Friday, February 5, 2010

And the livin's E.A.S.Y.

In my previous post, I made Johnny's disgust for napping known. I talked about the entrance of the lovely vacuum into our lives and my ingenious idea of making vacuum songs for Johnny to fall asleep to, so his nap looked something like this:
 Observe the iPod speakers in the bottom left corner. And the swing needed to get him to sleep.

Well, I take it all back. After almost week of trying to get to him to nap during the day, we're not doing so hot. He has decided that napping is not his thing and he can resist the magic of the vacuum noise if he really wants to. This has lead to him being severely overtired and thus, totally fussy and inconsolable in the evening, as Grandma Durso can attest to. I have decided that it's not okay to have a child who is overtired! The poor thing is so worked up that he can't get himself to sleep; it's tragic, really. Who doesn't love sleep?

And so I turned to my dear friend, the Interwebz.

I discovered a method called E.A.S.Y. by Tracy Hogg that revolves around making a pattern for your infant so they learn what to expect after a certain amount of time and to make it easier for exhausted moms to tell apart their child's cries. Oh, and to get their child some rest so that their cries actually sound different.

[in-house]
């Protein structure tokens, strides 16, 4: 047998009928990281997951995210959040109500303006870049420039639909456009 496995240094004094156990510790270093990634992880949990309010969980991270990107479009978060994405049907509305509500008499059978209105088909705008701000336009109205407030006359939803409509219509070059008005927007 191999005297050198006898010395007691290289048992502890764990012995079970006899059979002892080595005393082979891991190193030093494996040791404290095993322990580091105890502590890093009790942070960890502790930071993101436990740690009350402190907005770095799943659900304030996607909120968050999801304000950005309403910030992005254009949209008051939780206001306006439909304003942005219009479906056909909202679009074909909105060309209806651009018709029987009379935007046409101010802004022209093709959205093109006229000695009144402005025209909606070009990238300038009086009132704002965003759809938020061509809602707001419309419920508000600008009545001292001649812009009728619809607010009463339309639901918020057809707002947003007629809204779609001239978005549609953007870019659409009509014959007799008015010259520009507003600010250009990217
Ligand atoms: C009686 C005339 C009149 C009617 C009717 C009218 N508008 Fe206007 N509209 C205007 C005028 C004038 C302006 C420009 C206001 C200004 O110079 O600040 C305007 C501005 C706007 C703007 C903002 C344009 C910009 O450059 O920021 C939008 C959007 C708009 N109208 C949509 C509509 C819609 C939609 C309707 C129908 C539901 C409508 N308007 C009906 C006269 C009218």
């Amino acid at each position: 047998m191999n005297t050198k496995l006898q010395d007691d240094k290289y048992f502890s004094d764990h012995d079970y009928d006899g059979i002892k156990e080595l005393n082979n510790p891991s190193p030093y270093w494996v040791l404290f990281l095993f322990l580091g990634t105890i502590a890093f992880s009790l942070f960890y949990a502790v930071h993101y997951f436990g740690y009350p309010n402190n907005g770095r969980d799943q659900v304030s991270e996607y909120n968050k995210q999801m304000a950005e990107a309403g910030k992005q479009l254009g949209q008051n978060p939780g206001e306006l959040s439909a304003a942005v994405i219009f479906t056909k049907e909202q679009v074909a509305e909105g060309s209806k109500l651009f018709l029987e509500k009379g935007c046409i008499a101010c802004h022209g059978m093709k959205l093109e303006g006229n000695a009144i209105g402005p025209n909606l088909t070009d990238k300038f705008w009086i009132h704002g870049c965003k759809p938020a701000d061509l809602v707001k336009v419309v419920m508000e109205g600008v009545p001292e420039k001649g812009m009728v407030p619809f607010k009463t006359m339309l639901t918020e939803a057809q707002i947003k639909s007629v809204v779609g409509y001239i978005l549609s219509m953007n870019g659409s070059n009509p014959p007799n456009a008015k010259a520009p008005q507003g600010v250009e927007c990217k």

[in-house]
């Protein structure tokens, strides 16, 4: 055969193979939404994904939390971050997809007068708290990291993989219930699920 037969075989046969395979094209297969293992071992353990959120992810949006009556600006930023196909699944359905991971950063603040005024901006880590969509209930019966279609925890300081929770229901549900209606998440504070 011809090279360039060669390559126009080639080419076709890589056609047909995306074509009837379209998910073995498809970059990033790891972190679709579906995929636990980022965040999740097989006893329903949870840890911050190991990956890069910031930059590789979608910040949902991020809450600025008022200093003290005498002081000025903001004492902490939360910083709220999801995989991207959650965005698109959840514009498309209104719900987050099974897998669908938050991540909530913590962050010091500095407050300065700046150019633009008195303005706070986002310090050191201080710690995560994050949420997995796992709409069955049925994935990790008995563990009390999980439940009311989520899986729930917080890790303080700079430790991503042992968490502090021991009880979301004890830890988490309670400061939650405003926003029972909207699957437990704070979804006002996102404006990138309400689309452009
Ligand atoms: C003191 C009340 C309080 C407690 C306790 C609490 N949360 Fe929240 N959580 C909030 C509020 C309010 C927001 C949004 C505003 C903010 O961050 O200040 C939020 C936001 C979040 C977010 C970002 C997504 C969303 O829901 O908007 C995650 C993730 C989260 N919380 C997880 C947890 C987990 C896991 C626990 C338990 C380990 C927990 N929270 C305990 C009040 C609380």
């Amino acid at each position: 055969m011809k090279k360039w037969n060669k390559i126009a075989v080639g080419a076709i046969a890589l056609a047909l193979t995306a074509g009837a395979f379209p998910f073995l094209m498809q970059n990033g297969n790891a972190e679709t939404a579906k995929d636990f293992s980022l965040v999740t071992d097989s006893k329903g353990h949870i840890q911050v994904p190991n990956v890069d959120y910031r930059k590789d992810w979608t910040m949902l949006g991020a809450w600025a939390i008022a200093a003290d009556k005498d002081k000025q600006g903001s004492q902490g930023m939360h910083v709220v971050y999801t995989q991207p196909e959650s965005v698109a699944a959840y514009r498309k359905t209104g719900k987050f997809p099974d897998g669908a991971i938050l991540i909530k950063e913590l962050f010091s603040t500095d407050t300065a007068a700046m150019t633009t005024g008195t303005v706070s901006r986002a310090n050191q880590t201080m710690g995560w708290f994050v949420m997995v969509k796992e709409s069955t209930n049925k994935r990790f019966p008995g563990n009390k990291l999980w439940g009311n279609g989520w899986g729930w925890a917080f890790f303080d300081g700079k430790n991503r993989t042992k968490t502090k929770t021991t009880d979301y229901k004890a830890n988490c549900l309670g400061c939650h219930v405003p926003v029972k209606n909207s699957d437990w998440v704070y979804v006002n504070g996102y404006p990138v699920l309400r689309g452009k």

E: Eat
A: Activity
S: Sleep
Y: Your time (during the sleep)
The best part is, it's not a "cry it out" method, which I don't think I could handle, but was willing to try to get my poor son to sleep. All I have to do is follow the above chain of events and work on getting him into a rhythm. Ideally, he'd be on a 3-hour cycle, so he eats for 30 minutes, plays for 30 - 60 minutes and naps for 90 - 120 minutes. However, since the author stresses that every child is different  you need to refer to your child's cues, not a clock. Granted, it's not an easy thing to achieve, so it'll take some time. Hopefully, after a week (that's the average time it takes to take effect), I'll have a more rested, happier infant. So we can deviate from this:

To this:
It's a work in progress. 

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